If you live in the US you look forward to the first Monday in September. It’s Labor Day. There are parades and if you work for a company, any company, you get the day off, paid.
The majority of us either weren’t taught or have forgotten the history of Labor Day. It’s become mostly the symbol of summer ending as public pools and swim areas are open Memorial Day to Labor Day.
Here’s the highlights for Americans, since many countries celebrate their own form of Labor Day on different days depending on the country. In 1882, the year Jack the Ripper was terrorizing London, 10,000 workers marched to city Hall in New York City to protest working 12 hours a day, 7 days a week, in work environments that were extremely hazardous. Mortality rates for workers in manufacturing were high and if something happened and you died in a manufacturing accident, it was your fault.
Some jobs like cleaning out equipment at fabric manufacturers, could only employ children, because everyone else was too big to fit into the areas that needed to be cleaned, and did so, occasionally children as young as 5 were put into the machines to keep them cleaned and working. These child workers made next to nothing and the mortality rate was even higher for the child workers than the adults.
The march in New York city in 1882 was the first real Labor Day parade in the US, even though it wasn’t yet a holiday. These conditions had given rise to labor unions and in 1893 (or 1894), the rail car union in Chicago went on strike. This was a huge deal. Work in the rail car factories of Chicago ground to a halt because management and ownership decided to cut wages in the rail car factory there.
It should be noted the owners of industries in the US hated the labor unions. And they were very wealthy. When the rail car workers in Chicago went on strike, the Federal Government responded at the request of the owner. They sent the army in to break up the strike. The army is more like a sledge hammer than a peace keeping force. And the army had orders to kill any labor union representatives at the strike. Except it wasn’t like the labor union reps were wearing giant signs announcing they were organizers within the labor union or bright red coats. The army ended up killing lots of workers. It was a bloody clash. When it ended, the corpses of laborers, labor union reps, and soldiers cluttered the area around the factory where the strike had taken place.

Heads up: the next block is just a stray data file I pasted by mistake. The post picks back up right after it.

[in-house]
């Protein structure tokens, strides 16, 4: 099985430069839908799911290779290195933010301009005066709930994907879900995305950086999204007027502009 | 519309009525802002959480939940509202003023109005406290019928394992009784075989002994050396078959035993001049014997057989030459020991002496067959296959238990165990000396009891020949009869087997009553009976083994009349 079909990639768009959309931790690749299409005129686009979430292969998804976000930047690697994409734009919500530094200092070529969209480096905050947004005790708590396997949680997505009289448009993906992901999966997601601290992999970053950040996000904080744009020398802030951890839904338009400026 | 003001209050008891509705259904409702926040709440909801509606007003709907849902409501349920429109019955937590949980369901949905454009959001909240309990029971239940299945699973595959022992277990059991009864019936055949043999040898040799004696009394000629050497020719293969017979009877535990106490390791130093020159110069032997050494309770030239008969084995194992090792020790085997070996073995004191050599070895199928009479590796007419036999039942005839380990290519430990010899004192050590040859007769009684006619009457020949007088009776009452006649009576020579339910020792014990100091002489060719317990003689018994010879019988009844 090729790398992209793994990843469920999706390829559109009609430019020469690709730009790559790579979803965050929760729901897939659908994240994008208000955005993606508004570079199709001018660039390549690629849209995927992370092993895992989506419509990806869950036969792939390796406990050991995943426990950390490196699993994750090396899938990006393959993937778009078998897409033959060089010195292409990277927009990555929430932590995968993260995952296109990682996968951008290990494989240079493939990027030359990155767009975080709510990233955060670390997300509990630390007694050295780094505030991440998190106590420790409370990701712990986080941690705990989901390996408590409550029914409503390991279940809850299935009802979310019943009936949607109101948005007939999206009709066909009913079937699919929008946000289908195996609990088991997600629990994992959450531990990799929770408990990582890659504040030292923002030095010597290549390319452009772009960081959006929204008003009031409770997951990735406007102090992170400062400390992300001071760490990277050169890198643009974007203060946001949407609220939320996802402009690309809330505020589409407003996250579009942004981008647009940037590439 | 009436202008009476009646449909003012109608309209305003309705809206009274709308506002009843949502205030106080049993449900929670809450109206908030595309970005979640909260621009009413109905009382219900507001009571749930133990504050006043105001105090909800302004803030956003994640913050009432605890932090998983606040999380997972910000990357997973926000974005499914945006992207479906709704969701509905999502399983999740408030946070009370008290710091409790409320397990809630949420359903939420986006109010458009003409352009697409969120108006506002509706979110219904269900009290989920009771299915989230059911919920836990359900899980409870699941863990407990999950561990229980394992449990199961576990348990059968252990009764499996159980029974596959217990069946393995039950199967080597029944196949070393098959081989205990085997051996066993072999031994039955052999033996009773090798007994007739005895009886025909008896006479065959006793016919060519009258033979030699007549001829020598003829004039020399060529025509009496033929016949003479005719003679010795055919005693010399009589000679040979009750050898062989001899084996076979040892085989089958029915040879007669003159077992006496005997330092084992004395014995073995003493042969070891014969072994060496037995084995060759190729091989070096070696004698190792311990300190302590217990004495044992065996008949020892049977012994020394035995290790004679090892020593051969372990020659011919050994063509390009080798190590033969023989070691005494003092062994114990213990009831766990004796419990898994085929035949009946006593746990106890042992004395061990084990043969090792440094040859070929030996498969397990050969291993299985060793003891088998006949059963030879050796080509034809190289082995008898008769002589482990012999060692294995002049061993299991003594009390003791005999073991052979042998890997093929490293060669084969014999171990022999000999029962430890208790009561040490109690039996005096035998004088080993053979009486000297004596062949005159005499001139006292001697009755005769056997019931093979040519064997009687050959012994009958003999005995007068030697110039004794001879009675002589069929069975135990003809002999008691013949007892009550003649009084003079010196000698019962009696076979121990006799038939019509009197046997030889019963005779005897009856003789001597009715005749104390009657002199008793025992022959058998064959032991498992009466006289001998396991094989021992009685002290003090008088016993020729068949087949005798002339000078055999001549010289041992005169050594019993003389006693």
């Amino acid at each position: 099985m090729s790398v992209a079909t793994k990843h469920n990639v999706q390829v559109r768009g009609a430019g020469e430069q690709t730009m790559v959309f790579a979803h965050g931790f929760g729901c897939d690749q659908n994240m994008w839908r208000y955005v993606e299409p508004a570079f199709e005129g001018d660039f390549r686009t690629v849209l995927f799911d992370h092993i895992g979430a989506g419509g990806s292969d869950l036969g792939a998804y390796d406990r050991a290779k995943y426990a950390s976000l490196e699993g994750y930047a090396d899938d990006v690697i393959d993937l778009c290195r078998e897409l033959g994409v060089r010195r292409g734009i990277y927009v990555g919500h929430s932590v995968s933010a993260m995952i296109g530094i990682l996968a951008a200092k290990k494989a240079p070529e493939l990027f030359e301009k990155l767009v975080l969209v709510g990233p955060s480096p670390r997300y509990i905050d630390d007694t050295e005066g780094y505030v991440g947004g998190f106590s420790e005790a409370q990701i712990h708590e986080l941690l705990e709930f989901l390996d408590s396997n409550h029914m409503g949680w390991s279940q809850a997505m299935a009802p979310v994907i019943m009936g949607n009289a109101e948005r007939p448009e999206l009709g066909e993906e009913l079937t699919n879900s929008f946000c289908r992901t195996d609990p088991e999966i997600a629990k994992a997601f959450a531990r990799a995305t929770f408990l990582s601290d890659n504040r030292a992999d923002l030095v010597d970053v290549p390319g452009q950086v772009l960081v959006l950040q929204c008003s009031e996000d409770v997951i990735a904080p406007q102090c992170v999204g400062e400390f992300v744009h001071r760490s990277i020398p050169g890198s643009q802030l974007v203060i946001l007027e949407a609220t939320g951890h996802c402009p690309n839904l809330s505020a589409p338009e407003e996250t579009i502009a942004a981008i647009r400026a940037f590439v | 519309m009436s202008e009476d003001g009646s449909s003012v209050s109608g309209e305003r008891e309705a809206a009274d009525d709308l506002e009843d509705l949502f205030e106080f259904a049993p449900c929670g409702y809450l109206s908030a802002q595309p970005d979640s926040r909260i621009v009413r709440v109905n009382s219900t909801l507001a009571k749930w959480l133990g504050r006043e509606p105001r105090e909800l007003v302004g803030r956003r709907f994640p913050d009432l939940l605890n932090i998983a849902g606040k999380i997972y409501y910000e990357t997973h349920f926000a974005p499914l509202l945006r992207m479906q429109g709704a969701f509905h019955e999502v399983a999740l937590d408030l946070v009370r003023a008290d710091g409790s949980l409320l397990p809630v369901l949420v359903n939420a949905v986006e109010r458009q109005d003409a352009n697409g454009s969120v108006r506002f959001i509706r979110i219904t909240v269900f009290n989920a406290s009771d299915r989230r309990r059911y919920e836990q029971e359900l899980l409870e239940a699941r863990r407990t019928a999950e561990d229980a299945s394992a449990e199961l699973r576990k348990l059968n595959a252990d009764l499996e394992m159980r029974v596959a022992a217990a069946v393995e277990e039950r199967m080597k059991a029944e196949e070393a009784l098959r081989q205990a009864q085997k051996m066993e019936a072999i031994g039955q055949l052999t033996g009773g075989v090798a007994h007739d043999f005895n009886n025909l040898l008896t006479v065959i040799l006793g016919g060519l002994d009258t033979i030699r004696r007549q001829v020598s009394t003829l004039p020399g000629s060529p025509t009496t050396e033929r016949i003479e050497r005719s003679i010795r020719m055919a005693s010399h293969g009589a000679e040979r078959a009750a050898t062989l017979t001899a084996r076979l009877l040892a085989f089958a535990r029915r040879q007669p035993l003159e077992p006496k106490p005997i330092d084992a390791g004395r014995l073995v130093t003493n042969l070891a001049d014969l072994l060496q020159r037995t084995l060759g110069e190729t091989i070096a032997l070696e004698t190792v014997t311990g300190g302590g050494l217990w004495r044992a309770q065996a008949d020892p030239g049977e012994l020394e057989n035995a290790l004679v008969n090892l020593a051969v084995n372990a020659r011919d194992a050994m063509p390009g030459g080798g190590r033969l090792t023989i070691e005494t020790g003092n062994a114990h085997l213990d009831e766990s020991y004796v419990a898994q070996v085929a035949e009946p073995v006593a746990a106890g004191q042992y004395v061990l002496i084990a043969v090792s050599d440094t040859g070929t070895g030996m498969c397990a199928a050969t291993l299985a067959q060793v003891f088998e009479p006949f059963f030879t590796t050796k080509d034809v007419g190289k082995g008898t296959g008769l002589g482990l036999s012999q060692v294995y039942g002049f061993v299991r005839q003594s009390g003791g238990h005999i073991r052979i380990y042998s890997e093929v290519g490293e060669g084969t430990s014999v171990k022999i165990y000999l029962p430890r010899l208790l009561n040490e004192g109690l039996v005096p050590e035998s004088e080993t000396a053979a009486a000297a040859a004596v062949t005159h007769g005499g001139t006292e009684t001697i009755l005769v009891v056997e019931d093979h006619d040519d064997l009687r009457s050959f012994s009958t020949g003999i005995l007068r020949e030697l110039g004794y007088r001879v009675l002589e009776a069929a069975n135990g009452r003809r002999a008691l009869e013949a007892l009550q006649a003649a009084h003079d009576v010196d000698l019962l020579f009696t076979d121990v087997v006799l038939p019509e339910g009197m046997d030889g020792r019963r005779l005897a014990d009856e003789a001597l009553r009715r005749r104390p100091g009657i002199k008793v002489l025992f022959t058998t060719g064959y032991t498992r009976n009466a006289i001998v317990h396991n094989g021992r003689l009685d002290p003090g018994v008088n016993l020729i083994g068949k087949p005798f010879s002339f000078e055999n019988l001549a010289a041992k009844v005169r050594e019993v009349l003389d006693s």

The event actually strengthened the power of the labor union movement. More and more workers saw that if they organized, they could garner change within their respective industries. As long as they were also willing to shed blood and lose some of their own. Since death was always a threat working in factories, it didn’t seem like a big deal to risk life and limb to make things better in the factory. And the US Government in 1894 made Labor Day an official federal holiday.
As a result, Labor Day isn’t just a holiday to celebrate the worker. It’s a remembrance of all those that died trying to improve working conditions for laborers in the US. And it was bought and paid for by the lives of thousands of American workers who stood up to industry to demand that workers be put before profits in every industry and every company. From 1894 to the 1960s there would be dozens of clashes between labor unions, city police departments, and the US Government.